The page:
Vonnegut's eccentric whimsy shines through in this book, which is split into short segments documenting an interview in Heaven with a dead person. The brevity was perfect, capturing a thought just simple enough to be potentially profound.
Molto molto carino. Cose piccole che fanno piacere.
I read this book in, like, 20 minutes. Vonnegut talks to dead folks. Who knows
Mar 16, 2017 Ana rated it really liked it  ·  review of another edition
Shelves: fiction, classics
one of my favorite books. I need to reread.
Jun 08, 2016 Dahlia rated it really liked it  ·  review of another edition
Humans, by nature, are scared of the unknown. So, death, being the most unknown thing in existence - or out of existence, rather - should be our biggest fear. After all, death is like a bleak night - it’s something we can never escape, no matter how much we try to fend it off. Life after death is a topic that starts wars, which coincidentally causes even more death, which causes more war. Even the wisest people on Earth are not entirely knowledgeable about death.

But what if death was not seen a
Mar 10, 2017 Katya rated it it was amazing  ·  review of another edition
Перед нами "стенограммы" радиопередачи с интересной задумкой. Якобы некий доктор Геворкян придумал способ умерщвлять Воннегута и посылать его в загробный мир, чтобы он там болтал с кем-то из известных и великих, а потом возвращался обратно при помощи опять же доктора Геворкяна и рассказывал об их словах. Очень остро, очень метко, очень изящно и кратко. Стоит почитать всем, у кого есть чувство юмора.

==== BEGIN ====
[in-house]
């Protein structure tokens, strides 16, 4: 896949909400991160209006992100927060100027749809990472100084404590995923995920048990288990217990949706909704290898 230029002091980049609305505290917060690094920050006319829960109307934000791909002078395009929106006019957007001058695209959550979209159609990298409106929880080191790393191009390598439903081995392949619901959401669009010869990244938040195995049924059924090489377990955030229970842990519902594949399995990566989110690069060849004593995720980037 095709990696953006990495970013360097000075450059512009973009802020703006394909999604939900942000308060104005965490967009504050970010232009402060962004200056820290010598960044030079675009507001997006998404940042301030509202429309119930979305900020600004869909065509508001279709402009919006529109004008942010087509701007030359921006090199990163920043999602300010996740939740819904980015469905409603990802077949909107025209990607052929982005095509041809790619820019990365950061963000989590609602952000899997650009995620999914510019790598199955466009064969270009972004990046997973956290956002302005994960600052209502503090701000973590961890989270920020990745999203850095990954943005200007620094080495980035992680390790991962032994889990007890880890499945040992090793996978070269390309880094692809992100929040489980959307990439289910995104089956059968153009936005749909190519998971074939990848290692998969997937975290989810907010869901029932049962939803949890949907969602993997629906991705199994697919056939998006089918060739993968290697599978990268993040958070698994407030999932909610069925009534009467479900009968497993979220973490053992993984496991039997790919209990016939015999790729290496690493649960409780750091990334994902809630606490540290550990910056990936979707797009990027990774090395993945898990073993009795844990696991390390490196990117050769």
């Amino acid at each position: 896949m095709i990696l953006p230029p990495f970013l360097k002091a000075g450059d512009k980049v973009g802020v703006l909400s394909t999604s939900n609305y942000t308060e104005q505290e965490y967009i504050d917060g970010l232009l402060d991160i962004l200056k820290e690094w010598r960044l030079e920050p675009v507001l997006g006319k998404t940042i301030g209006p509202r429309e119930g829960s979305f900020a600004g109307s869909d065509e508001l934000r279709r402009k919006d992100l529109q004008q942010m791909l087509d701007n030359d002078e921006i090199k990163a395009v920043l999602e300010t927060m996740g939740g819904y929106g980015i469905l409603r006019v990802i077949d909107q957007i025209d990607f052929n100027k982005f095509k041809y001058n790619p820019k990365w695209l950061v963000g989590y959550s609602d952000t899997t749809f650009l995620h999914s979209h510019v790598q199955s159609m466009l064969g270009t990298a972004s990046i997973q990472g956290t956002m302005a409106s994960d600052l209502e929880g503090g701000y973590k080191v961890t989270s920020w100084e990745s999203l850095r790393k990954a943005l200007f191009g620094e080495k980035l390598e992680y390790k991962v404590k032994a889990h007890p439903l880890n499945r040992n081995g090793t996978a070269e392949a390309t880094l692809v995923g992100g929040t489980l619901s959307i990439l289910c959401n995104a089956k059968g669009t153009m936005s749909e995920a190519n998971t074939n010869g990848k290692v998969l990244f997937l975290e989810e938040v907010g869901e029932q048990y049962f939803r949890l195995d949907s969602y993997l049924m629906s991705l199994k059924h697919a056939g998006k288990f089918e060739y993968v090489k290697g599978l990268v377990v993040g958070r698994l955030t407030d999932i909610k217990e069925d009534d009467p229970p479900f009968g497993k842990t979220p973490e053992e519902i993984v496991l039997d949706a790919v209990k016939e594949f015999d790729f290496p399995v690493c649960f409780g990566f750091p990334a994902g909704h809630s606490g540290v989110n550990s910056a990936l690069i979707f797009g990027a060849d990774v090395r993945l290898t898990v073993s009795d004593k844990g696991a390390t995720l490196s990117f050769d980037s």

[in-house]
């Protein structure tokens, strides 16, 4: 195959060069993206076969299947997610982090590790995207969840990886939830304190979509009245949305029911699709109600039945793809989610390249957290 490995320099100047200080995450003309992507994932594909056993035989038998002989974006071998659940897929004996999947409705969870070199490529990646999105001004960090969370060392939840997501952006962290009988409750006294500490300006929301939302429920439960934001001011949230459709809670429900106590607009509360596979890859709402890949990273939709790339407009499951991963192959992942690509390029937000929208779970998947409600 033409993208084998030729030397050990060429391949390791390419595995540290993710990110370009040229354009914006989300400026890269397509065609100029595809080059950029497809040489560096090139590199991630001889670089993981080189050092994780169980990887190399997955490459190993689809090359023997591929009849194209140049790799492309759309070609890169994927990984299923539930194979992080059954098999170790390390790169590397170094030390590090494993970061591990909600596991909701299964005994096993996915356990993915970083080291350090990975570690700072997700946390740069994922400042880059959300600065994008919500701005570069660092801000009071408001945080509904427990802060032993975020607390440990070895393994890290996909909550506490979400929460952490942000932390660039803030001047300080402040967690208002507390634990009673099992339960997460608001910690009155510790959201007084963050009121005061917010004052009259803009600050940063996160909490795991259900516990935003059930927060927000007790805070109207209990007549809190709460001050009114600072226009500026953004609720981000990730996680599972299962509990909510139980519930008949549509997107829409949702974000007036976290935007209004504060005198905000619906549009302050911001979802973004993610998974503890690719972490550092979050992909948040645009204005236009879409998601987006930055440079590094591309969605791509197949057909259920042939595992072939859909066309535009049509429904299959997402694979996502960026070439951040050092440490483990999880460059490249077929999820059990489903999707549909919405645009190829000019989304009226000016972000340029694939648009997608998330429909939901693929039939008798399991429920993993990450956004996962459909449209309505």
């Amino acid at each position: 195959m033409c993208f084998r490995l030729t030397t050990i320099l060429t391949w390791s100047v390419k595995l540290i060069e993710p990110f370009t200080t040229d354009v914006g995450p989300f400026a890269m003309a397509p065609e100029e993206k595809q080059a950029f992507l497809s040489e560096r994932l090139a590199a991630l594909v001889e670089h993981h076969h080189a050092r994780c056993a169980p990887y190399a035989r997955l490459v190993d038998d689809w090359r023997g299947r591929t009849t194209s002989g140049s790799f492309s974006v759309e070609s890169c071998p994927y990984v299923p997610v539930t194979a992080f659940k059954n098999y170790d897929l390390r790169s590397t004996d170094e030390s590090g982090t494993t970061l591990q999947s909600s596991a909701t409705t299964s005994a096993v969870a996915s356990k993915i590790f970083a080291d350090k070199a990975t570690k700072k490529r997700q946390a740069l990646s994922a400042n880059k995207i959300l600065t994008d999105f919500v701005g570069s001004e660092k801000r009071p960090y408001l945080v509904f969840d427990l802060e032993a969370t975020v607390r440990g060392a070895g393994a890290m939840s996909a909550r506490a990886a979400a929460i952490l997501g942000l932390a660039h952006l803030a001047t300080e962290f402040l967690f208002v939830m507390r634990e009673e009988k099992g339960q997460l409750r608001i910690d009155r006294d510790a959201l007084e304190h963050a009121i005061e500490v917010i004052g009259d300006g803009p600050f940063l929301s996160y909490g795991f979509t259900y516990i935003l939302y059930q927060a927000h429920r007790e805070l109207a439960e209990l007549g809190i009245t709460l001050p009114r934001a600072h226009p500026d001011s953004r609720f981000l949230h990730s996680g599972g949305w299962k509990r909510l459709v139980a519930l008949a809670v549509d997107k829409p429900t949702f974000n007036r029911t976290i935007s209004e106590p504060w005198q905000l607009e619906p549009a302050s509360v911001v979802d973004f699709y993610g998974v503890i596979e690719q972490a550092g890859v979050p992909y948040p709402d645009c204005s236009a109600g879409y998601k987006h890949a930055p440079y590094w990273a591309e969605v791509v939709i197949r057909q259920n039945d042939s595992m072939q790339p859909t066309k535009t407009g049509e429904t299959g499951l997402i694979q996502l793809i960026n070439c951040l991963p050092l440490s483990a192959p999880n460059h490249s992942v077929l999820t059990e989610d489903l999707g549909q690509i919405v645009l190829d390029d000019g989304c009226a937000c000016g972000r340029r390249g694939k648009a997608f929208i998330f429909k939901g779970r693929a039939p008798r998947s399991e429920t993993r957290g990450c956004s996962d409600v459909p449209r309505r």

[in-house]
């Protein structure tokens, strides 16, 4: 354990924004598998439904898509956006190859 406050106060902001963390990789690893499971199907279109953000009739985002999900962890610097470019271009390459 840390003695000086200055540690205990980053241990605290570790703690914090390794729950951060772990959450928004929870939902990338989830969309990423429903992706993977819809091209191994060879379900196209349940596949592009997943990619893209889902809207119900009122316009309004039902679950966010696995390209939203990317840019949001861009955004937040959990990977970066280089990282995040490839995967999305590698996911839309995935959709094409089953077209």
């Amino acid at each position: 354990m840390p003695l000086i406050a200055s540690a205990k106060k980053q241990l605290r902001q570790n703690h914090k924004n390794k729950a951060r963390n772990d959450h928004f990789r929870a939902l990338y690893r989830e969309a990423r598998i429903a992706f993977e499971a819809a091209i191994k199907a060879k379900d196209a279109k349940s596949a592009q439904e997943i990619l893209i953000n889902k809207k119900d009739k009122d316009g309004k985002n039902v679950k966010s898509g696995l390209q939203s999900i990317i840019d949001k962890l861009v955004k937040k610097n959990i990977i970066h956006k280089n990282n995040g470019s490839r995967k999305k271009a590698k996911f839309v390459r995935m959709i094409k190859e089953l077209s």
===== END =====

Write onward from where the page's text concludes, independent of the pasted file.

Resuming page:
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Kurt Vonnegut, Junior was an American novelist, satirist, and most recently, graphic artist. He was recognized as New York State Author for 2001-2003.

He was born in Indianapolis, later the setting for many of his novels. He attended Cornell University from 1941 to 1943, where he wrote a column for the student newspaper, the Cornell Daily Sun. Vonnegut trained as a chemist and worked as a journali
More about Kurt Vonnegut Jr....

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“OK, now let’s have some fun. Let’s talk about sex. Let’s talk about women. Freud said he didn’t know what women wanted. I know what women want. They want a whole lot of people to talk to. What do they want to talk about? They want to talk about everything.

What do men want? They want a lot of pals, and they wish people wouldn’t get so mad at them.

Why are so many people getting divorced today? It’s because most of us don’t have extended families anymore. It used to be that when a man and a woman got married, the bride got a lot more people to talk to about everything. The groom got a lot more pals to tell dumb jokes to.

A few Americans, but very few, still have extended families. The Navahos. The Kennedys.

But most of us, if we get married nowadays, are just one more person for the other person. The groom gets one more pal, but it’s a woman. The woman gets one more person to talk to about everything, but it’s a man.

When a couple has an argument, they may think it’s about money or power or sex, or how to raise the kids, or whatever. What they’re really saying to each other, though, without realizing it, is this:
“You are not enough people!”

I met a man in Nigeria one time, an Ibo who has six hundred relatives he knew quite well. His wife had just had a baby, the best possible news in any extended family.

They were going to take it to meet all its relatives, Ibos of all ages and sizes and shapes. It would even meet other babies, cousins not much older than it was. Everybody who was big enough and steady enough was going to get to hold it, cuddle it, gurgle to it, and say how pretty it was, or handsome.

Wouldn't you have loved to be that baby?”
“Tis better to have love and lust
Than to let our apparatus rust.”